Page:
In other words, what motivates anyone to share misinformation is not necessarily the degree to which they believe in its veracity, but rather the degree to which they agree with part of the content or the degree to which it is consonant with sociocultural affiliation, which is easily understandable if one notices that we tend to be positively reinforced (and to reinforce ourselves, with likes and social interactions, in the form of comments) by sharing content that is congruent with the social group we identify with, and not necessarily for its veracity and accuracy.

At the same time, when asked about this, most people indicate that it is relevant for them to only share credible and accurate information on social media.

Furthermore, in the same study, when people were asked to indicate the degree to which a single piece of news seemed credible or credible to them, later reports of intentions to share on social media for pieces of disinformation, even with different content, tended to correlate. if with judgments of credibility.

Apparently, the mere fact that they were previously asked to indicate “how much they believed” in any piece of news was enough to highlight that dimension and, consequently, trigger the same cognitive processes associated with the discernment of false news.

This result encapsulates the minimum conditions for a “psychological inoculation” – presentation of a sample of disinformation accompanied by a warning that it may not be trustworthy, implicitly present in the question posed to the participant.

In the same vein, other authors have sought to implement the logic of the Inoculation Theory in small interactive games, which present themselves as “broad spectrum vaccines” (still without Portuguese versions) for misinformation on social networks: Bad News (focused on False News, in general), harmony square (with an openly political context) and Go viral (with a focus on the current pandemic and related misinformation).

All of these share the same game mechanics: the player is invited to impersonate an agent of disinformation with the aim of sowing discord, confusion and splits in the “population”, implementing strategies similar to those used for spreading news and false information on social networks . Player performance is translated into virtual likes (similar to a score) and earning badges (badges) when mastering one of several common strategies.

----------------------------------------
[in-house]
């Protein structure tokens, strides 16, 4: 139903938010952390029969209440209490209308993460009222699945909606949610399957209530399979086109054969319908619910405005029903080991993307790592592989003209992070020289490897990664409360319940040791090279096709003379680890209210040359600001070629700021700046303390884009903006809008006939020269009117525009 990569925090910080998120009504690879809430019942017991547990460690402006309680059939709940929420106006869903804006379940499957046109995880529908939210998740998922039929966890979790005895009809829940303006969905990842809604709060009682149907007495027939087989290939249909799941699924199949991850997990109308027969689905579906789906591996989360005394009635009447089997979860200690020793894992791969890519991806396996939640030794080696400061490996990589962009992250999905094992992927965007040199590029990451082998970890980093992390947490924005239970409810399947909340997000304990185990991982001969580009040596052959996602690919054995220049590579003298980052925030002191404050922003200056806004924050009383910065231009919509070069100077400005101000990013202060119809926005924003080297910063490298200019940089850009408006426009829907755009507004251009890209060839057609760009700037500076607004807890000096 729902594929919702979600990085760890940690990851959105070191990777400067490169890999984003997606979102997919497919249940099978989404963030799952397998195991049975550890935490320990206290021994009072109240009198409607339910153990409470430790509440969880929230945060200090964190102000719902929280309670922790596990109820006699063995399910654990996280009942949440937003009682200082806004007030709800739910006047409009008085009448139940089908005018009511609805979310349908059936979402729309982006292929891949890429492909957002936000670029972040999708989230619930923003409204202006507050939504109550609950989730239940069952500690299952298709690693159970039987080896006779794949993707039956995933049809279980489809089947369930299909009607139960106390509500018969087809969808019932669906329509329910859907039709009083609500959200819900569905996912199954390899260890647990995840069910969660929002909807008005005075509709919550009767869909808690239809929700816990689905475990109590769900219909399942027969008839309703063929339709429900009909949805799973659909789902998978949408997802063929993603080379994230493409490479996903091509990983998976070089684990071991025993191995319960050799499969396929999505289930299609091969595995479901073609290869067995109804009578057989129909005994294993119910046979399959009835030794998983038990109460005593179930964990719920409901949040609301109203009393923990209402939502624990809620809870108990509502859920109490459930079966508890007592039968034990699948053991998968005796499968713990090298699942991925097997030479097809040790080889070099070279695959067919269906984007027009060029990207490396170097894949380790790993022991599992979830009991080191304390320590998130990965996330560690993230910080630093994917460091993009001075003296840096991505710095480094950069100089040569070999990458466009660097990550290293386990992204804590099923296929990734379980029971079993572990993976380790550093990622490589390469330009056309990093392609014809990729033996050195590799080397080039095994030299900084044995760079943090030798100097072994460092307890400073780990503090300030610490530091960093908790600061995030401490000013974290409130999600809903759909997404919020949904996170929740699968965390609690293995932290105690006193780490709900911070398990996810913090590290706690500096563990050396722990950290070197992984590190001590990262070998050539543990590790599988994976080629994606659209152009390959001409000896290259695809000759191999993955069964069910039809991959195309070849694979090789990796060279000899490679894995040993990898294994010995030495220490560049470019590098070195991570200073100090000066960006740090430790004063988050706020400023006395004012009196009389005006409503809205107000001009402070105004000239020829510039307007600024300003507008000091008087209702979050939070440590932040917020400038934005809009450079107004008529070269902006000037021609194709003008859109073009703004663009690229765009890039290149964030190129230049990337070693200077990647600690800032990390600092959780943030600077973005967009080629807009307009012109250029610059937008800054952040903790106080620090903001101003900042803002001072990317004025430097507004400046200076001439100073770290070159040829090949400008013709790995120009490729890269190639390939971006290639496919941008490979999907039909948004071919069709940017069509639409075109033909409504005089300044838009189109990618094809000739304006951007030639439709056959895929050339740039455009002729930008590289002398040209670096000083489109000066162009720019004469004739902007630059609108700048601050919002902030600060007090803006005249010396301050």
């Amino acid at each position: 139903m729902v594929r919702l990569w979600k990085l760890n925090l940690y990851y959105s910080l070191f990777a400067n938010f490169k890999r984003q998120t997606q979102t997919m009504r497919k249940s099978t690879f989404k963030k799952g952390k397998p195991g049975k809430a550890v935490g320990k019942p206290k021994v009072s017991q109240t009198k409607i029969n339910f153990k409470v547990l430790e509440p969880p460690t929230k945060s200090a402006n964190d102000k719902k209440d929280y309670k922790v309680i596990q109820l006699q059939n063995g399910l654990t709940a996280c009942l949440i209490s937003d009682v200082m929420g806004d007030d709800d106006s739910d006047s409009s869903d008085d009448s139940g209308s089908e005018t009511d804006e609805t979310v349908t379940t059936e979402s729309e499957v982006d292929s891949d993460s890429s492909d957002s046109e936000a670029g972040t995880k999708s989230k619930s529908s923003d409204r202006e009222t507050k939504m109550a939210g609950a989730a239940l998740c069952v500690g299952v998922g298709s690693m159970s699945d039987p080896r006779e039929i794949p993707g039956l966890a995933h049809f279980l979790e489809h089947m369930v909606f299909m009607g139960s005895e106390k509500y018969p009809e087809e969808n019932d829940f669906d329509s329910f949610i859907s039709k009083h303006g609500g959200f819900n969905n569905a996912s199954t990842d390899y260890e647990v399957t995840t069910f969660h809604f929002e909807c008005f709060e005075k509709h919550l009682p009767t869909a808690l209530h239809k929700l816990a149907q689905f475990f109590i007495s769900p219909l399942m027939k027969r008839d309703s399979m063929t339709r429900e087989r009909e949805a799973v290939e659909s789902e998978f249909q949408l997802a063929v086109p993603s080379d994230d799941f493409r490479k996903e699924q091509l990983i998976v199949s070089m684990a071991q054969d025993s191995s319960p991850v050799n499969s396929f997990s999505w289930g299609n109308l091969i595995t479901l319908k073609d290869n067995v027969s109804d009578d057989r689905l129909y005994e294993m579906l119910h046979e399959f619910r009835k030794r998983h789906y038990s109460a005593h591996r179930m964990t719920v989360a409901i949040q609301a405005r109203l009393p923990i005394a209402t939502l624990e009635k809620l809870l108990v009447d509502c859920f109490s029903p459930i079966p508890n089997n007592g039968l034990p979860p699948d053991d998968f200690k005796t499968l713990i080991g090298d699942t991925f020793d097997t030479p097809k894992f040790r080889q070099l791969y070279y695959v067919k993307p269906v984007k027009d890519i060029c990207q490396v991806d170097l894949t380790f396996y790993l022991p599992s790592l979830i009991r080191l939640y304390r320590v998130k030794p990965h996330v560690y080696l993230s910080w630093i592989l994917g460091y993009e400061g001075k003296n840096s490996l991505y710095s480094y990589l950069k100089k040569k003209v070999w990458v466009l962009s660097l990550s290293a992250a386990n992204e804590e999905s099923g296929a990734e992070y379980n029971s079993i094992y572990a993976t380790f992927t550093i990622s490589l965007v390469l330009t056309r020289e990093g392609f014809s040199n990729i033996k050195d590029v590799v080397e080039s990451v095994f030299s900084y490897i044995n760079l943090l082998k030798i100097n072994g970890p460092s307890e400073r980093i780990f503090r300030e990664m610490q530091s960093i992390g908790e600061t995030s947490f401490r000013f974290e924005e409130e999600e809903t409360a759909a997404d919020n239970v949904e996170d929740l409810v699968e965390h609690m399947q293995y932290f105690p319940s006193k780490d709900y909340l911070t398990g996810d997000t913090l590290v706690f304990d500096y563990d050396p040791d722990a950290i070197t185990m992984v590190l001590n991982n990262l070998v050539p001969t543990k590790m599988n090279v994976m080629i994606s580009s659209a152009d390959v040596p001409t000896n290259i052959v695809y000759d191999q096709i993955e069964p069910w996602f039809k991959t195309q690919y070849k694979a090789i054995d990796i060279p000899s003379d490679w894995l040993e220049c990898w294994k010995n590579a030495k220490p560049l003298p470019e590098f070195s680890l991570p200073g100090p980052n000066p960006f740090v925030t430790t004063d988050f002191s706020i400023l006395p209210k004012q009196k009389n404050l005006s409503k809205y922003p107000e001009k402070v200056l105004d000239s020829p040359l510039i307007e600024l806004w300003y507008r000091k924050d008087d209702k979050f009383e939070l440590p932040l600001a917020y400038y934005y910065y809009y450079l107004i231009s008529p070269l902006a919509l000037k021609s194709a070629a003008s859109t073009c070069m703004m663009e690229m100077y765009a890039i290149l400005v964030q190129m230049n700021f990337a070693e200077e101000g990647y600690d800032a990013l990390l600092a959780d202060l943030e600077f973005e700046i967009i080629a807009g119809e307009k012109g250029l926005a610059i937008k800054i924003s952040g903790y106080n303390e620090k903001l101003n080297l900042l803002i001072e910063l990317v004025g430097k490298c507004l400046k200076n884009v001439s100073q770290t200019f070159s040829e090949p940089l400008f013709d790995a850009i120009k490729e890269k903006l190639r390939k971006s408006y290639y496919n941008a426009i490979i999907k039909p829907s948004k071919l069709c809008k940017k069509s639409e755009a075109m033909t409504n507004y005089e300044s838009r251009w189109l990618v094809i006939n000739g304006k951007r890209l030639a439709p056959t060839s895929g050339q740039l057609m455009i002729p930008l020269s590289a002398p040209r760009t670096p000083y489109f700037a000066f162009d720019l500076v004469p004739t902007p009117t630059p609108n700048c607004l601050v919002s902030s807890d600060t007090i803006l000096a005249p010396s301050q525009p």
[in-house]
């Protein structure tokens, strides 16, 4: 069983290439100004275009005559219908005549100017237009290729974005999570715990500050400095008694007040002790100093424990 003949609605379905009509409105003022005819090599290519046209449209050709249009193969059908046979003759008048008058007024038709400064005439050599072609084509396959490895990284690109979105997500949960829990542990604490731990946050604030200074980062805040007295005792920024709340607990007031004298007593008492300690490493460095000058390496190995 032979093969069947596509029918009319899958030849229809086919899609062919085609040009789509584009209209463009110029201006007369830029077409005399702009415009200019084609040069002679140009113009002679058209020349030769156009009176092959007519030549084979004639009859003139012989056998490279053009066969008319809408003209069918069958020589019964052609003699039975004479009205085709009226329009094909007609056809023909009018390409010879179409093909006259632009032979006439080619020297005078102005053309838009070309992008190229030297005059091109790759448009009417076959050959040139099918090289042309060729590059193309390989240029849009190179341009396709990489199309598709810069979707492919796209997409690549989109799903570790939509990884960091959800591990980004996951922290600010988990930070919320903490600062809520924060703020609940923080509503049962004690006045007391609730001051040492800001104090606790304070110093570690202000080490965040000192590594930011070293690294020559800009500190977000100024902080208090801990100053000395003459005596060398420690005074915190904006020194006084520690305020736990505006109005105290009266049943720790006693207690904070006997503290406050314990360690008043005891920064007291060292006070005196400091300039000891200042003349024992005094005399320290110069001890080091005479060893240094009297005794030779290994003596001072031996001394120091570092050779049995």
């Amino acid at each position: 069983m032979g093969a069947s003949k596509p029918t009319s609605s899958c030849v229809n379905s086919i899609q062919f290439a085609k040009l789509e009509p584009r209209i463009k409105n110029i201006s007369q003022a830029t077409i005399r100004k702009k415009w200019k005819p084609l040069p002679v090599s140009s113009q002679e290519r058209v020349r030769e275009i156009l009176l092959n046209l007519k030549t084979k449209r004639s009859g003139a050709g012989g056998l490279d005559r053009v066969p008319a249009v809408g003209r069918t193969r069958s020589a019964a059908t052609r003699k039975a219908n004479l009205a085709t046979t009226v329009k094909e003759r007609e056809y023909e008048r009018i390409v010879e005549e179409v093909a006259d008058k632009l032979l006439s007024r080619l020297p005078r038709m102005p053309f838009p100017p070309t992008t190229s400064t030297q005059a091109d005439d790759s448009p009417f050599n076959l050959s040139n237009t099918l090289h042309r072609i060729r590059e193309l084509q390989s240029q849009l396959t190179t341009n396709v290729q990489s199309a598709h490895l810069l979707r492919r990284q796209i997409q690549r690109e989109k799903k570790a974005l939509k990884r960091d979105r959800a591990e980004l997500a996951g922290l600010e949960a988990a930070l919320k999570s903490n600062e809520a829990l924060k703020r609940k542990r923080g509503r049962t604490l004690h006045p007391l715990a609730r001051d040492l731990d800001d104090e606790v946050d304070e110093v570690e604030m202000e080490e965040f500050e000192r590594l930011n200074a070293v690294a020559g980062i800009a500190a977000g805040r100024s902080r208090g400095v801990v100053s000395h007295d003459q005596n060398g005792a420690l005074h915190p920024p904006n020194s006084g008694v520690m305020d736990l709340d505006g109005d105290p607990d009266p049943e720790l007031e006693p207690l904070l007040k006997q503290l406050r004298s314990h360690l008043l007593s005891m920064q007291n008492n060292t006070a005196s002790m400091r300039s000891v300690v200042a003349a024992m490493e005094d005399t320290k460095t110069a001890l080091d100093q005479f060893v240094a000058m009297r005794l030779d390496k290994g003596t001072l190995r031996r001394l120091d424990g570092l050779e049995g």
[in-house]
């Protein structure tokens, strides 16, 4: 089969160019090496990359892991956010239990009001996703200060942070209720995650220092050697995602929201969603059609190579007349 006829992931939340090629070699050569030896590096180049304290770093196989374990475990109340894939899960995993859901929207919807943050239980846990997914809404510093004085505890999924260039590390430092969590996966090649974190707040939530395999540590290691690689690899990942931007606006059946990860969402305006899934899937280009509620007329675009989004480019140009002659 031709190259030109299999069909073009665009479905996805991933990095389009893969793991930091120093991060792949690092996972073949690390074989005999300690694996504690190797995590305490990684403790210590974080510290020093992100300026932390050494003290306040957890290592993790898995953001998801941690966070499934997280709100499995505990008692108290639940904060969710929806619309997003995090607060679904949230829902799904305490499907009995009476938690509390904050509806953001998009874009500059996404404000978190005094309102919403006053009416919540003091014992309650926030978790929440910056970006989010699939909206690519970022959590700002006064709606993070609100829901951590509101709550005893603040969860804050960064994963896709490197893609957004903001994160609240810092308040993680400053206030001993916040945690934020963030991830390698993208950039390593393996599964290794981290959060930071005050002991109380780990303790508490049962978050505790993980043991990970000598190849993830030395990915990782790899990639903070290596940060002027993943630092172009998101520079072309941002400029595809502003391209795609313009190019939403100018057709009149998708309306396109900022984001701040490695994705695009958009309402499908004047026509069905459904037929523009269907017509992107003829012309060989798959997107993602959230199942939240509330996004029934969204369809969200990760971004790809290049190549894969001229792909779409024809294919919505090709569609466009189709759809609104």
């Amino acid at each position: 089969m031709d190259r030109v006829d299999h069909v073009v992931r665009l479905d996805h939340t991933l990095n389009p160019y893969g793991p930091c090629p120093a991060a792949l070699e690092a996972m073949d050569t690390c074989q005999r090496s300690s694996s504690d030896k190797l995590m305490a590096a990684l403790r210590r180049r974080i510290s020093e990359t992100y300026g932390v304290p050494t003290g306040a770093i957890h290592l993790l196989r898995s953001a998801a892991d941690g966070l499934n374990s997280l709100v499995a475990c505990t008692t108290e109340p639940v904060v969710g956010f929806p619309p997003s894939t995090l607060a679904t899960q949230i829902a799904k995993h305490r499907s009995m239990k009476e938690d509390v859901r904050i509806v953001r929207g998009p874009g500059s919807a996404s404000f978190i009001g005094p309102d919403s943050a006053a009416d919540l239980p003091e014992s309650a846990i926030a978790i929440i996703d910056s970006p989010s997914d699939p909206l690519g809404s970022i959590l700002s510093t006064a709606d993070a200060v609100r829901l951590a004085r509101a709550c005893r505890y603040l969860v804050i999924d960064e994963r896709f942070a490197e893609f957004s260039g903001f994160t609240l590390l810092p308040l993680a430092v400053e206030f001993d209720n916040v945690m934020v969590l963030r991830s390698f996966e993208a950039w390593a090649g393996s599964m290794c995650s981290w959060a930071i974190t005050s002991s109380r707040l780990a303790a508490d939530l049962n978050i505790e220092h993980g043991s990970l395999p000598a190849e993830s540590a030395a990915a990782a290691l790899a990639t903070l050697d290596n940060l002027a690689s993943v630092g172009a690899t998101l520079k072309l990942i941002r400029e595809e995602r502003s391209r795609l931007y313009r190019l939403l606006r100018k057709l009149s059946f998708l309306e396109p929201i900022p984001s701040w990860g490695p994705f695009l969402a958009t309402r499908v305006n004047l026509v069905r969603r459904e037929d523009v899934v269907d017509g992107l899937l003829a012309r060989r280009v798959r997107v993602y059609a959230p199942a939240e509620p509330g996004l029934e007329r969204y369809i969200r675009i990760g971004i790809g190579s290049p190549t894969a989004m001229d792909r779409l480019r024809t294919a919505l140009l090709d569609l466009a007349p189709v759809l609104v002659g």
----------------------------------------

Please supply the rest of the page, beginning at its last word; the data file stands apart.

The first of these, Bad News, developed in collaboration with Sander van der Linden and Jon Roozenbeek, researchers at Cambridge University, UK, and leaders in contemporary research on Inoculation Theory, has proven effective in improving the ability to discern and resist misinformation, in a large-scale study with 15000 participants.

Although the active component, as implemented in the game, is a relevant aspect in “psychological inoculation”, it is its informational aspect, instantiated in the game in the form of badges, that provides immunity to false news and biased content.

The reader can, therefore, and even without the playful aspect, immediately benefit from his “vaccine for misinformation” by apprehending the following strategies commonly used in false news. Note that while each may seem innocuous in isolation, a successful disinformation campaign tends to use them together. Can you identify one or more of these disinformation strategies in the feed news from your social networks?

Source forgery: Currently, on the internet and social networks, it is particularly easy and cheap to adopt a profile or create a "news" page that superficially simulates an expert or a professional and legitimate institution, by mimicking their appearance, by adopting logos and/or names related.

People, when sharing information online, rarely pay due attention to the source, and someone who only superficially mimics someone legitimate or trustworthy is enough to disseminate and spread disinformation.

Emotion: Emotions such as fear, anger and empathy are intrinsically motivating and compel people to act – either by sharing material that activated these emotional states or reacting (in the form of comments) to that material.